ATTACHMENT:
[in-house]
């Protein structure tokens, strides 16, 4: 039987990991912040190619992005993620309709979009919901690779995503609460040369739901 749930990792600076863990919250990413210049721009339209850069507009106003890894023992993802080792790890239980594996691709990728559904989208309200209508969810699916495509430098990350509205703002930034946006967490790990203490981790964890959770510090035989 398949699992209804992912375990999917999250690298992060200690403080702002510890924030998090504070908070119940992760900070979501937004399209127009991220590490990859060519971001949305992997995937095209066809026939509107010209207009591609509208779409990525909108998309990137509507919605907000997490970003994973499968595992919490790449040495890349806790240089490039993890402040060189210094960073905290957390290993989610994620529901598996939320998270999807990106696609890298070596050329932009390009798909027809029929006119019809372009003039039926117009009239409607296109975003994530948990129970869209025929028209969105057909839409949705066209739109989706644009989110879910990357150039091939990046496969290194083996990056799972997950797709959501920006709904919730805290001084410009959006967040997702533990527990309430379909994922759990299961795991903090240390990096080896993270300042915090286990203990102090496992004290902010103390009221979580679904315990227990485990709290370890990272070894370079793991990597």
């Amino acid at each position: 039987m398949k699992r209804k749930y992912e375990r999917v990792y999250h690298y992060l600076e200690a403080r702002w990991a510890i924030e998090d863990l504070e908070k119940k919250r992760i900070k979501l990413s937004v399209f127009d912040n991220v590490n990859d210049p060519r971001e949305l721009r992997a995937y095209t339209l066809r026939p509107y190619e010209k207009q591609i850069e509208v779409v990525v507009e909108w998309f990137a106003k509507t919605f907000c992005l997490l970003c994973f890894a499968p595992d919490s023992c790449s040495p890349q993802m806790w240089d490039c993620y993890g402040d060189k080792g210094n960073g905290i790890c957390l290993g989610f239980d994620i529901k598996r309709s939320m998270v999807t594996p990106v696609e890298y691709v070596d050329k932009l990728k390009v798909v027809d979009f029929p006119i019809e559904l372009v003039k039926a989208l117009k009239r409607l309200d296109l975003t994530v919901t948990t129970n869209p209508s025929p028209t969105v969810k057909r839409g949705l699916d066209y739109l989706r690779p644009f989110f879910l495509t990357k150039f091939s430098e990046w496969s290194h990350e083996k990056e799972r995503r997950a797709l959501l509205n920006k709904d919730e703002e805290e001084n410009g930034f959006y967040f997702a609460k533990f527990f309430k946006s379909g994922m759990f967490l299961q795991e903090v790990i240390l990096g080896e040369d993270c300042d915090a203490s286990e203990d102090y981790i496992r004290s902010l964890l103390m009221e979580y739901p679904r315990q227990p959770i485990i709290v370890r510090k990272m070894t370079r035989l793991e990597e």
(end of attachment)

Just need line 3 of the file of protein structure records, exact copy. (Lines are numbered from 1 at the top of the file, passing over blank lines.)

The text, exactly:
């Amino acid at each position: 039987m398949k699992r209804k749930y992912e375990r999917v990792y999250h690298y992060l600076e200690a403080r702002w990991a510890i924030e998090d863990l504070e908070k119940k919250r992760i900070k979501l990413s937004v399209f127009d912040n991220v590490n990859d210049p060519r971001e949305l721009r992997a995937y095209t339209l066809r026939p509107y190619e010209k207009q591609i850069e509208v779409v990525v507009e909108w998309f990137a106003k509507t919605f907000c992005l997490l970003c994973f890894a499968p595992d919490s023992c790449s040495p890349q993802m806790w240089d490039c993620y993890g402040d060189k080792g210094n960073g905290i790890c957390l290993g989610f239980d994620i529901k598996r309709s939320m998270v999807t594996p990106v696609e890298y691709v070596d050329k932009l990728k390009v798909v027809d979009f029929p006119i019809e559904l372009v003039k039926a989208l117009k009239r409607l309200d296109l975003t994530v919901t948990t129970n869209p209508s025929p028209t969105v969810k057909r839409g949705l699916d066209y739109l989706r690779p644009f989110f879910l495509t990357k150039f091939s430098e990046w496969s290194h990350e083996k990056e799972r995503r997950a797709l959501l509205n920006k709904d919730e703002e805290e001084n410009g930034f959006y967040f997702a609460k533990f527990f309430k946006s379909g994922m759990f967490l299961q795991e903090v790990i240390l990096g080896e040369d993270c300042d915090a203490s286990e203990d102090y981790i496992r004290s902010l964890l103390m009221e979580y739901p679904r315990q227990p959770i485990i709290v370890r510090k990272m070894t370079r035989l793991e990597e």